Only weeks into the new year, Lohan was back in the news for entering rehab at L.A.'s Wonderland Treatment Center. Hopes that Lohan was on the road to permanent recovery were dashed when on May 26, 2007, Lohan was driving down Sunset Boulevard at and lost control of her car, crashing into a hedge and fleeing the scene of the accident. Police found what they believed was a "usable amount" of cocaine. Three days after the accident, Lohan checked herself into Promises Treatment Center in Malibu. She left rehab in late June and voluntarily agreed to wear an alcohol-monitoring device. Lohan - who turned 21 that summer - quietly surrendered to Beverly Hills Police for her Memorial Day weekend incident and faced charges for a misdemeanor hit and run, as well as driving under the influence. Mere days after turning herself in, however, Lohan was arrested in Santa Monica shortly after midnight after police received a frantic report of a car chase. The vehicle in pursuit was driven by Lohan, and the vehicle being chased was driven by the mother of Lohan's personal assistant, who had quit her employment earlier in the evening. Lohan was taken into custody in the parking lot of the Santa Monica Civic Center, refusing a field sobriety test. Back at the station, she registered a blood alcohol level of about 0.12, well above the California legal limit of 0.08. She was later charged with suspicion of drunken driving, possession of cocaine, bringing a controlled substance into custody and driving on a suspended license. Lohan was released on $25,000 bail and was set to be arraigned on Aug. 24, 2007 - the same day she was scheduled to appear in Beverly Hills for her Memorial Day weekend DUI.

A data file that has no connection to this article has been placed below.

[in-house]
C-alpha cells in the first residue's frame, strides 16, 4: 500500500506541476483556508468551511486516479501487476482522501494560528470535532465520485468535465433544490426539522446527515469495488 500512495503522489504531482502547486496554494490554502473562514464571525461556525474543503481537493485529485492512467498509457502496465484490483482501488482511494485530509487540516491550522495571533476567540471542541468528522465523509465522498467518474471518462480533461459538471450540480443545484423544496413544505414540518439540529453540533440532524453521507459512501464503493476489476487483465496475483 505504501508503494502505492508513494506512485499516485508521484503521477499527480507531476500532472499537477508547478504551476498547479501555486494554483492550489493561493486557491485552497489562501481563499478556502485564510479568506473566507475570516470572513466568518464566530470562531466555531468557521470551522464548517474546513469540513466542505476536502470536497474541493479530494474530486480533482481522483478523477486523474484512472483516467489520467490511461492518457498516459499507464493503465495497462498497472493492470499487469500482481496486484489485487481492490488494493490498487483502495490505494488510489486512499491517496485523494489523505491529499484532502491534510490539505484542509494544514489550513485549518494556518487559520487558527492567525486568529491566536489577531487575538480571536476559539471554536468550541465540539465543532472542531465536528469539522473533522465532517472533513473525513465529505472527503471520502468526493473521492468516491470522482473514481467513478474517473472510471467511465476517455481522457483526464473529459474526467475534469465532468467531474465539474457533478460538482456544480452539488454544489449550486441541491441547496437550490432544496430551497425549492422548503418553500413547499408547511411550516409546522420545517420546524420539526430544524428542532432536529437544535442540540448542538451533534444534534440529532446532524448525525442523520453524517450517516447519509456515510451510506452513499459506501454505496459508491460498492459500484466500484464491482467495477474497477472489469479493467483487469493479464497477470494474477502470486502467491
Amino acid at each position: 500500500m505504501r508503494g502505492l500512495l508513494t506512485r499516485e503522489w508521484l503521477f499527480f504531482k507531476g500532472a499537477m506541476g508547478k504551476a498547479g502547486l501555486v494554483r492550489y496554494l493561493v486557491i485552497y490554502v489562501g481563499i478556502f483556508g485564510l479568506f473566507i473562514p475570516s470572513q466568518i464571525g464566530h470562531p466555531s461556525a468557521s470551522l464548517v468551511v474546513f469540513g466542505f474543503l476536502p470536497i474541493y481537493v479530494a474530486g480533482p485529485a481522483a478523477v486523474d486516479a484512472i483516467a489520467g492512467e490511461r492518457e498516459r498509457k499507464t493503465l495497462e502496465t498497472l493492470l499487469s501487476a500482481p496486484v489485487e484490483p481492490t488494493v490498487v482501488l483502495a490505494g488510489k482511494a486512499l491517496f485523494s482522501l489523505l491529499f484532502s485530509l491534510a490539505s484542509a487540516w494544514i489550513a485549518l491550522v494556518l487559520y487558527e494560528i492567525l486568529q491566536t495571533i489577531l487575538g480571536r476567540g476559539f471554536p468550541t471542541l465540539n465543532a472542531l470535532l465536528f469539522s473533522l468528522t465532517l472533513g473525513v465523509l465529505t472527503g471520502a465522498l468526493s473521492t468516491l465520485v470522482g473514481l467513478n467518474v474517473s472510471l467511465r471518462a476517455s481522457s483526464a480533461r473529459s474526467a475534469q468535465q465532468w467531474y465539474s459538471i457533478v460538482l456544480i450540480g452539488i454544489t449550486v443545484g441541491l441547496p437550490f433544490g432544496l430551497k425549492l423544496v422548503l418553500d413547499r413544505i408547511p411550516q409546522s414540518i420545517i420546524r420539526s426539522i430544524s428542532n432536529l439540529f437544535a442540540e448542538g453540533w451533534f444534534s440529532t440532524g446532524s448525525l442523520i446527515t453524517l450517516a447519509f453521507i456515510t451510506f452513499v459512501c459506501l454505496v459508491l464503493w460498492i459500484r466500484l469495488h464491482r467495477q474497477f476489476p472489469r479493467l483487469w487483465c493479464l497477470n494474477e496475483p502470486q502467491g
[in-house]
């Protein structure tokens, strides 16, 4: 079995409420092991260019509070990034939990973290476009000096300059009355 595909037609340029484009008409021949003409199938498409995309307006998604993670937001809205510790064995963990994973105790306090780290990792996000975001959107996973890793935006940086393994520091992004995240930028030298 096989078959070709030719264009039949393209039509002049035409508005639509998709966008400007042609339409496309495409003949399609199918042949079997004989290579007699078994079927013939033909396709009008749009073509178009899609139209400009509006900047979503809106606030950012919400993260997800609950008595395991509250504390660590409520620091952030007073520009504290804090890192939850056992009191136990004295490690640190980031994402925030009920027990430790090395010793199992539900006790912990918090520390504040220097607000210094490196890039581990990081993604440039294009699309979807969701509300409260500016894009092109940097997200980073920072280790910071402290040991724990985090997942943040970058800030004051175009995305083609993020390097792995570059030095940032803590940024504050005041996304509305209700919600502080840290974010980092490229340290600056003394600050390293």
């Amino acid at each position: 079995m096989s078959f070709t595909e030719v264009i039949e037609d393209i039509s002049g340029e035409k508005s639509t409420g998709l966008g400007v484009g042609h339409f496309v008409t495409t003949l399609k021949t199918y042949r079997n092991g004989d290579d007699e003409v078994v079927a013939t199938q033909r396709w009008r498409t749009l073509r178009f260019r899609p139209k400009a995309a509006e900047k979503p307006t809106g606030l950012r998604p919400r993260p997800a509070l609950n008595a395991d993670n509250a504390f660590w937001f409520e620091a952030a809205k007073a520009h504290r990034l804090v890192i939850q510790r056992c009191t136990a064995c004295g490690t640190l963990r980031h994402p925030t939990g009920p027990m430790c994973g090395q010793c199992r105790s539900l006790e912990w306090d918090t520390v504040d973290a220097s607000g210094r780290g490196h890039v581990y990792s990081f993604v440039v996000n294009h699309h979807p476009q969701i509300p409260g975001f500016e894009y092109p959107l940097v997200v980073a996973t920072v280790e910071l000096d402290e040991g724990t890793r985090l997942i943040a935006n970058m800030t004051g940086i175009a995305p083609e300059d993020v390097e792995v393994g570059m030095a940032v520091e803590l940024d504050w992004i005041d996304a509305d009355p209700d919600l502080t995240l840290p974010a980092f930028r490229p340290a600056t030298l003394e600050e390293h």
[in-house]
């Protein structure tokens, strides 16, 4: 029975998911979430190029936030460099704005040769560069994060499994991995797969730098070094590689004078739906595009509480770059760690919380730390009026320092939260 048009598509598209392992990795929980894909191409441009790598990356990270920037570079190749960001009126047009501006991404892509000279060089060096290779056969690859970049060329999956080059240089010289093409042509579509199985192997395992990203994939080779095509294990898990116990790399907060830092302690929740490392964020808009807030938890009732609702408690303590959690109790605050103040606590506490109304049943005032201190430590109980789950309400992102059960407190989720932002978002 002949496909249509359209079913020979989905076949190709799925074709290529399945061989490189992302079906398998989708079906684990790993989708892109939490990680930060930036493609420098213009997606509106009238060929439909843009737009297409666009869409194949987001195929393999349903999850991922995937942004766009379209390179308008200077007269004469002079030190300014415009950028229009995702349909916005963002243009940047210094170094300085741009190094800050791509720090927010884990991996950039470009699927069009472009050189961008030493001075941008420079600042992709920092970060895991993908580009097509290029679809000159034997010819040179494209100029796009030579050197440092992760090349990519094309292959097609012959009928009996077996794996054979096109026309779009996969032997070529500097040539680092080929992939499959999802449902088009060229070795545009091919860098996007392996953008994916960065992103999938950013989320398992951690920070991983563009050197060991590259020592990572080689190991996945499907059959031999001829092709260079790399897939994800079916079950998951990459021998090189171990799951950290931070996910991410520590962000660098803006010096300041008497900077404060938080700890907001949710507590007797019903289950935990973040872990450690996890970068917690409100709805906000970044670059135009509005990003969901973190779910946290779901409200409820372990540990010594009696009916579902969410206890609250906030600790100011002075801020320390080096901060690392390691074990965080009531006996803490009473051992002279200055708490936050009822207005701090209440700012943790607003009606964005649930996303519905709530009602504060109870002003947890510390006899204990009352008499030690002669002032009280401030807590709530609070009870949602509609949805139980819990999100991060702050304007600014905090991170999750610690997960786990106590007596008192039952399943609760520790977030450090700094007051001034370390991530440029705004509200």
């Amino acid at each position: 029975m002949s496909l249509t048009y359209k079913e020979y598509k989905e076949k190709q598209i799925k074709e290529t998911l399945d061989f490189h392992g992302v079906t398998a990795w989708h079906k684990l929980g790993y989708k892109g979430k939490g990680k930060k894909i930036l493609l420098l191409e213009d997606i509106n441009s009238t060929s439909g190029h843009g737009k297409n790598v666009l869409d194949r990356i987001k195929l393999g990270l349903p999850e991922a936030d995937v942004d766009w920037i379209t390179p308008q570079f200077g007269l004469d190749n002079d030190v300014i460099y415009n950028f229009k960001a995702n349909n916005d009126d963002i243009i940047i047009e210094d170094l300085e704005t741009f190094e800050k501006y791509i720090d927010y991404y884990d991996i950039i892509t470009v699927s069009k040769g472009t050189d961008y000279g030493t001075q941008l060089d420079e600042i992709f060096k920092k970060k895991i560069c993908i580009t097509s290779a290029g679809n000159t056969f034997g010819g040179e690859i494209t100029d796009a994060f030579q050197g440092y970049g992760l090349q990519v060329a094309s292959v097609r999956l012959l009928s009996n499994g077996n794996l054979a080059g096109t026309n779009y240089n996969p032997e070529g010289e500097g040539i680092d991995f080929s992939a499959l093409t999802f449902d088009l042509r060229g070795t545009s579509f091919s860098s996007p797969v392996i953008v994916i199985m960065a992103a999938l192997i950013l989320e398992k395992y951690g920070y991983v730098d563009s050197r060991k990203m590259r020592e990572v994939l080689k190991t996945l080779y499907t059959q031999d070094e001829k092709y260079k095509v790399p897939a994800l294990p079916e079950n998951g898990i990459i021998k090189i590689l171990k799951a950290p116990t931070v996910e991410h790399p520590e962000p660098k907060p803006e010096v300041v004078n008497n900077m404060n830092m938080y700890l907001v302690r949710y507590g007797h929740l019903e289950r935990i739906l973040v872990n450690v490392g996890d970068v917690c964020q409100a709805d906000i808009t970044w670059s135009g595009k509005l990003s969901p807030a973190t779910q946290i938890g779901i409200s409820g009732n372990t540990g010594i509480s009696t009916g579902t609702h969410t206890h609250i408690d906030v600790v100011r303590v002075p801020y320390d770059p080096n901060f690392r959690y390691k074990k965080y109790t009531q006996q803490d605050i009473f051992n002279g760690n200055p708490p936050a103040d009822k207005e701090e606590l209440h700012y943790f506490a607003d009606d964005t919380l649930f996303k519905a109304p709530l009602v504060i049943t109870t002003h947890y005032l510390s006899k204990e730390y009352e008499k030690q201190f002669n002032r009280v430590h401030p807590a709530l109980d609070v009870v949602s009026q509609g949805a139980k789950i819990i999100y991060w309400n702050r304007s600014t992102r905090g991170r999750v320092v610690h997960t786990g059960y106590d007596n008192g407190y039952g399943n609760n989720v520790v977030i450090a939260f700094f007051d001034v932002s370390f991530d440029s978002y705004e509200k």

Lohan did a third stint in rehab at Cirque Lodge in Utah, where she met and started a brief relationship with snowboarder Riley Giles, which set off another round of gossip blog activity. She pled guilty to cocaine use and driving under the influence, and on November 15, served 84 minutes in jail and was put on probation for three years. Because of her legal troubles, Lohan pulled out of an appearance on "The Tonight Show" (NBC, 1954- ) to promote her new film, the dark thriller "I Know Who Killed Me" (2007). Playing dual roles in the film, Lohan faced a serial killer with an affinity for blue knives and dismemberment. Responding perhaps more to the popular perception of Lohan and her notoriety, the film was declared one of her worst and was showered with Razzie awards and damning reviews. Despite her struggles personally and professionally, Lohan still had supporters who believed in her ability. James Robinson, the producer who had penned the infamous "Georgia Rule" letter, told reporters that if Lohan received proper medical care, he would work with her again, since she was "one of the most talented young women in the movie business today."